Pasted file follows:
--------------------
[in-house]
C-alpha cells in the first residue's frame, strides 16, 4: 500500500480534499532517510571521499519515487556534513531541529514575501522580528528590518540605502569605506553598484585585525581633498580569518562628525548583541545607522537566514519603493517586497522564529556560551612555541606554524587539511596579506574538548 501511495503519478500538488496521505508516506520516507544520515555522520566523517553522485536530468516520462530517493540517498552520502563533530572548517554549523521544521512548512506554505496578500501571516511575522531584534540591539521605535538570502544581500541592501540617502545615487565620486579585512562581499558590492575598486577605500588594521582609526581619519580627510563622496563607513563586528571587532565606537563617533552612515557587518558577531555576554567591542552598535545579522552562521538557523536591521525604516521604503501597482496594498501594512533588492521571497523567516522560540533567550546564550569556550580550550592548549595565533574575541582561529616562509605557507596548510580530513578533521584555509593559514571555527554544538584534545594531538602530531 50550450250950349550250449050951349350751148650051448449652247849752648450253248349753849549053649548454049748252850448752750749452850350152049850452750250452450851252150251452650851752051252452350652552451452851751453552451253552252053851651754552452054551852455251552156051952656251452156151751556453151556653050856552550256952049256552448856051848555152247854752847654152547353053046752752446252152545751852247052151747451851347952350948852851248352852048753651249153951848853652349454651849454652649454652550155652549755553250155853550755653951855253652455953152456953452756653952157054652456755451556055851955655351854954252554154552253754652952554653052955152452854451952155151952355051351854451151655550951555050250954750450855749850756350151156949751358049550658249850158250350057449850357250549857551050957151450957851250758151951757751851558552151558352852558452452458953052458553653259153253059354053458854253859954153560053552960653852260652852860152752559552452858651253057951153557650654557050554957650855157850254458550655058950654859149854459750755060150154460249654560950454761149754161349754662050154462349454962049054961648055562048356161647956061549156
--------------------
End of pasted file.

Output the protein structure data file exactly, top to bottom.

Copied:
[in-house]
C-alpha cells in the first residue's frame, strides 16, 4: 500500500480534499532517510571521499519515487556534513531541529514575501522580528528590518540605502569605506553598484585585525581633498580569518562628525548583541545607522537566514519603493517586497522564529556560551612555541606554524587539511596579506574538548 501511495503519478500538488496521505508516506520516507544520515555522520566523517553522485536530468516520462530517493540517498552520502563533530572548517554549523521544521512548512506554505496578500501571516511575522531584534540591539521605535538570502544581500541592501540617502545615487565620486579585512562581499558590492575598486577605500588594521582609526581619519580627510563622496563607513563586528571587532565606537563617533552612515557587518558577531555576554567591542552598535545579522552562521538557523536591521525604516521604503501597482496594498501594512533588492521571497523567516522560540533567550546564550569556550580550550592548549595565533574575541582561529616562509605557507596548510580530513578533521584555509593559514571555527554544538584534545594531538602530531 50550450250950349550250449050951349350751148650051448449652247849752648450253248349753849549053649548454049748252850448752750749452850350152049850452750250452450851252150251452650851752051252452350652552451452851751453552451253552252053851651754552452054551852455251552156051952656251452156151751556453151556653050856552550256952049256552448856051848555152247854752847654152547353053046752752446252152545751852247052151747451851347952350948852851248352852048753651249153951848853652349454651849454652649454652550155652549755553250155853550755653951855253652455953152456953452756653952157054652456755451556055851955655351854954252554154552253754652952554653052955152452854451952155151952355051351854451151655550951555050250954750450855749850756350151156949751358049550658249850158250350057449850357250549857551050957151450957851250758151951757751851558552151558352852558452452458953052458553653259153253059354053458854253859954153560053552960653852260652852860152752559552452858651253057951153557650654557050554957650855157850254458550655058950654859149854459750755060150154460249654560950454761149754161349754662050154462349454962049054961648055562048356161647956061549156